This film has all the hallmarks of a corny sports biopic from the mid-to-late 50s, packed with numerous tropes regarding the team’s unlikely rise in the ranks, their gruff coach’s growing fondness for them, smarmy rivals who have money and connections on their side, scenes of close friends and relatives listening to the competition play out on the radio, and even a main love interest whose entire life and personality appears to revolve around the central protagonist. It’s all very predictable, not to mention cheesy in places, but neither Clooney nor Smith seem too bothered by any of that. Instead, they embrace the inoffensiveness of it all, without going the self-aware postmodern route and just letting the tropes play out exactly as they’re meant to, which in a way adds a level of charm to both Smith’s screenplay and especially Clooney’s direction, both ending up being unashamedly straightforward and unshowy in their portrayal of these events.

It is very competently made, with fine editing and some often rather striking cinematography by Martin Ruhe, while Clooney lends his goofball personality to many light-hearted moments featuring some members of the rowing team during their downtime. Hell, there’s even a moment during the climax that does the familiar “crowd standing and cheering in awe” trope that involves a certain leading figure in 1930s Germany, and it’s played with such a straight face that one can’t help but giggle a little, for it only could have come from a filmmaker who’s known for having such a playful screen persona. Only a few times does the filmmaking feel a bit off, particularly a wraparound segment involving an older version of a main character that screams like it was hastily added during reshoots, while also containing some noticeable ADR that even makes it unintentionally funny.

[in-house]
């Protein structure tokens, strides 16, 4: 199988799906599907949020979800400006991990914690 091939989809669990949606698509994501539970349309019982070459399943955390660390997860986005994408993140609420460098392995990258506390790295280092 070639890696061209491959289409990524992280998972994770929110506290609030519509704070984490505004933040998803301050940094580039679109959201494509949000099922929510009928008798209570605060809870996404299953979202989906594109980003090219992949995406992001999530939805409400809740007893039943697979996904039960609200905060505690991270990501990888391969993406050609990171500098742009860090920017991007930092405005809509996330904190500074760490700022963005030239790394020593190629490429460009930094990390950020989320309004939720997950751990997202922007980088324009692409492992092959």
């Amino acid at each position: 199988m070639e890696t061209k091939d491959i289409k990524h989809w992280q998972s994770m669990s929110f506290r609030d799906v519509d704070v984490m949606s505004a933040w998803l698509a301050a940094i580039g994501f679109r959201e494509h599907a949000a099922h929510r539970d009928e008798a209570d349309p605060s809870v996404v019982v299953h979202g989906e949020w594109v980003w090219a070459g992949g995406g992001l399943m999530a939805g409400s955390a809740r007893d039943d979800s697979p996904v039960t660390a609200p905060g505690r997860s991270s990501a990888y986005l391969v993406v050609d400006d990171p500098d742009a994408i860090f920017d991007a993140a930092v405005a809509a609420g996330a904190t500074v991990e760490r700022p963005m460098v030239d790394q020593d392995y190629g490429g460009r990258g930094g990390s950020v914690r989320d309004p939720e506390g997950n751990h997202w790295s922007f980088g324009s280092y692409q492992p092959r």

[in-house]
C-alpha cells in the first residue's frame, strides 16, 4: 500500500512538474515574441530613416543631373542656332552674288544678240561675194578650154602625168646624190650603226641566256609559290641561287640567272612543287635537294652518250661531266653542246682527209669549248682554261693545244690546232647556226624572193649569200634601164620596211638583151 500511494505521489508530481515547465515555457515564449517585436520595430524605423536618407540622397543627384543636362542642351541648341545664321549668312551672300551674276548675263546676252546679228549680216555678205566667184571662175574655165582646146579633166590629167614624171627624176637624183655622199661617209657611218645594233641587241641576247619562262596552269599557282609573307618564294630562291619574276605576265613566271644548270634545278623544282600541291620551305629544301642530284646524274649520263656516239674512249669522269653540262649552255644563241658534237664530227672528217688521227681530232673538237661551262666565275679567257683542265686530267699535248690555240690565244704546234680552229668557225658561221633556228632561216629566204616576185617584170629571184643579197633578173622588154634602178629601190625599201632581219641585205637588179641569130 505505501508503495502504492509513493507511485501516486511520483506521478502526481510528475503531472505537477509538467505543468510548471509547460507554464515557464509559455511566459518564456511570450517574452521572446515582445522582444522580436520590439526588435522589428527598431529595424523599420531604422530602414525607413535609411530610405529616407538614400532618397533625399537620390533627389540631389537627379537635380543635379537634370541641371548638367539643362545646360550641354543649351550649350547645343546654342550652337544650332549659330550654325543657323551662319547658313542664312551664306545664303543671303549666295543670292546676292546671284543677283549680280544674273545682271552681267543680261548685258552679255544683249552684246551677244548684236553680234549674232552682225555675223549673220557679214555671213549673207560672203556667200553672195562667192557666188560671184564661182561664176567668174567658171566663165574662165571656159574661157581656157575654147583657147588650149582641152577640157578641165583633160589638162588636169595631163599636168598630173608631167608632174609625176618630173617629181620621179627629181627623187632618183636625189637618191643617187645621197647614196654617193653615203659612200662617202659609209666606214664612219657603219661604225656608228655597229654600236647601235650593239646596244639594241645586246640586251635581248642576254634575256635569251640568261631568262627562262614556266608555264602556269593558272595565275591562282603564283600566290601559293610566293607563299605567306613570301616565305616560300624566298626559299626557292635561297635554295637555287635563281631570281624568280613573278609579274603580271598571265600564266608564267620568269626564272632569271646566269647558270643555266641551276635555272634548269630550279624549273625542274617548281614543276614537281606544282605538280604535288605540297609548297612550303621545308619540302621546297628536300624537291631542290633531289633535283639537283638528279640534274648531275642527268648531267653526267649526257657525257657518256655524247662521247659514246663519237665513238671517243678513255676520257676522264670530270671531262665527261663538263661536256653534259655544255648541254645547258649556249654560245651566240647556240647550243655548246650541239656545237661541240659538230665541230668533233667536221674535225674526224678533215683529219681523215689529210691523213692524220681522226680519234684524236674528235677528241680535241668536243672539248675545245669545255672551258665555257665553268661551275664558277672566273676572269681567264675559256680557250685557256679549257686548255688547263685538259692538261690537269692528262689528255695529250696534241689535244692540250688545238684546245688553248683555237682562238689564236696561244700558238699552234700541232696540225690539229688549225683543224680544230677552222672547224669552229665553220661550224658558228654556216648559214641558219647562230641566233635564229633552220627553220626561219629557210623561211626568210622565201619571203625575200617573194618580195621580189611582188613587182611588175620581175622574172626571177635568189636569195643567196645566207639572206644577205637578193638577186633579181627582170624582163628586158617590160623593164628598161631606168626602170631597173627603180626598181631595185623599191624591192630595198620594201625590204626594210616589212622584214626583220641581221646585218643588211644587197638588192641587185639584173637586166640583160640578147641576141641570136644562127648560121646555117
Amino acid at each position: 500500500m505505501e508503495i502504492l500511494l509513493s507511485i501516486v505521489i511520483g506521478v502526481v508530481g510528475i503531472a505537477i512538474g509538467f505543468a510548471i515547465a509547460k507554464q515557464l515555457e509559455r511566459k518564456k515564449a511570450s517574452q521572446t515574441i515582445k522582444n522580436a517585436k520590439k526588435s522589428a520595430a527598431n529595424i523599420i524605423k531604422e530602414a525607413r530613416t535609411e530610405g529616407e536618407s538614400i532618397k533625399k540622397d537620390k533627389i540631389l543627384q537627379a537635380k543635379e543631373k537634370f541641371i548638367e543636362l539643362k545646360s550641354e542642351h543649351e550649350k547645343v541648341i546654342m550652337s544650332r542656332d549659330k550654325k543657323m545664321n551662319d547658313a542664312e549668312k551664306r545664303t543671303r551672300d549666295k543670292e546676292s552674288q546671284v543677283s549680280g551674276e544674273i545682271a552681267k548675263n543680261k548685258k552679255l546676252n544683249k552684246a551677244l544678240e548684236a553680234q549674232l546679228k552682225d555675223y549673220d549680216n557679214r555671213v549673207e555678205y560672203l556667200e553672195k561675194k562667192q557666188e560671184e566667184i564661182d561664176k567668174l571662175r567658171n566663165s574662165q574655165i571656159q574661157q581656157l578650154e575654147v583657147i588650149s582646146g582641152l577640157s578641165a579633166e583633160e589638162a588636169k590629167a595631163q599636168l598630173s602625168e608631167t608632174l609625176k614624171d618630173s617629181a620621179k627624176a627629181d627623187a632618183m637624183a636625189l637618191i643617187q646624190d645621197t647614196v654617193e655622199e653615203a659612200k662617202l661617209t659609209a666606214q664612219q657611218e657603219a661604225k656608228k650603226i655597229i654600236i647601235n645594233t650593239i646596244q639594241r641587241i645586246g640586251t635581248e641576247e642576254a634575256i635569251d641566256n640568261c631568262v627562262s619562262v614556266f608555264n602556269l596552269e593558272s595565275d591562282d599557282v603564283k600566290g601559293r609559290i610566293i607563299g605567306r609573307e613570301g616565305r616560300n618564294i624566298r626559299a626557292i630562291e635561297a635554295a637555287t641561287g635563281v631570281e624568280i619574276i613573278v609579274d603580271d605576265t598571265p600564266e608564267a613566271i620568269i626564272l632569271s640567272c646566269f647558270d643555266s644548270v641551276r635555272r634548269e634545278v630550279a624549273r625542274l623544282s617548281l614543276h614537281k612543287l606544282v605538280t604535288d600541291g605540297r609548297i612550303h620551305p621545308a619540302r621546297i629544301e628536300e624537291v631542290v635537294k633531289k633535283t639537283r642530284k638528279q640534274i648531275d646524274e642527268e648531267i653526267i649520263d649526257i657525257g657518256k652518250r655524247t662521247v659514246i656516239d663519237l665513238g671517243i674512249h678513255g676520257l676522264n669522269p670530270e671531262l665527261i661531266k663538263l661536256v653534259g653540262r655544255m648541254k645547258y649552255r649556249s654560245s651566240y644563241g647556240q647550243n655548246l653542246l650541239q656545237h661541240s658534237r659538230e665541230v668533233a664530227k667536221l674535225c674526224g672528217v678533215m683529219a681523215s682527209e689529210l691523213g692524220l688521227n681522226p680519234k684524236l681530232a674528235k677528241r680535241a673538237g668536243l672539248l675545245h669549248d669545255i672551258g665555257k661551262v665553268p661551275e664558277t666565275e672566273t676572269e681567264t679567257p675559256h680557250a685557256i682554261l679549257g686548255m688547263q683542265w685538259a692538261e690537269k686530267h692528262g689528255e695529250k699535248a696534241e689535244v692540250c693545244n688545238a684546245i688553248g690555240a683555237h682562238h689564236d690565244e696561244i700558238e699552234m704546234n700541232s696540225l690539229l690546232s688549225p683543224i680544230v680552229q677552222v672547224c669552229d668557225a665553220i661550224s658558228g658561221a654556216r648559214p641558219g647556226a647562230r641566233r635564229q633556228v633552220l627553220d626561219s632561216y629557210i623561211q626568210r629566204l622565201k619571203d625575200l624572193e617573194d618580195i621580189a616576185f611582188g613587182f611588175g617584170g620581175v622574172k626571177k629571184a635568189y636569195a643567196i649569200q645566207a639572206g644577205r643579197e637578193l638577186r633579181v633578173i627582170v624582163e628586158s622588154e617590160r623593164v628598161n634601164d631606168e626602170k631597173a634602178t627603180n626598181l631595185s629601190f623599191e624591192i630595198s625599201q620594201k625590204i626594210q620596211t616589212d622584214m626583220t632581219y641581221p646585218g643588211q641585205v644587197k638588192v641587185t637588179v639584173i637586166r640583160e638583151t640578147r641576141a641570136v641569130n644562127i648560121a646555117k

There are other times when you feel that Clooney could have benefitted from a more generous script, which sees Smith give the lion’s share of the drama to Callum Turner’s Joe Rantz while practically ignoring all the other members of this eight-person team. It’s easy to understand why this was applied – after all, a film about eight individual characters would have turned chaotic very quickly – but it means that there’s very little focus on the dynamic between the team itself, which should be fundamental to its success as a whole. Plus, the character Rantz is a pretty bland main protagonist, with perhaps the least remarkable arc in the film and a dull personality, which prevents actor Callum Turner from sharing any real chemistry between many of his co-stars, including his love interest played by Hadley Robinson (who, incidentally, also co-stars in Anyone But You, a film that has a far stronger understanding of what makes two romantic leads spark better than this prestigious effort).

It’s corny, cheesy, and conventional as hell, but George Clooney would not have The Boys in the Boat any other way, resulting in a film that is the very definition of “comfortably old-fashioned”.


The Boys in the Boat is a deeply conventional, yet unashamedly earnest, sports biopic about the University of Washington rowing team that sees director George Clooney bring his competent and comfortably old-fashioned style to a traditional narrative that isn’t always as generous.

Three out of five stars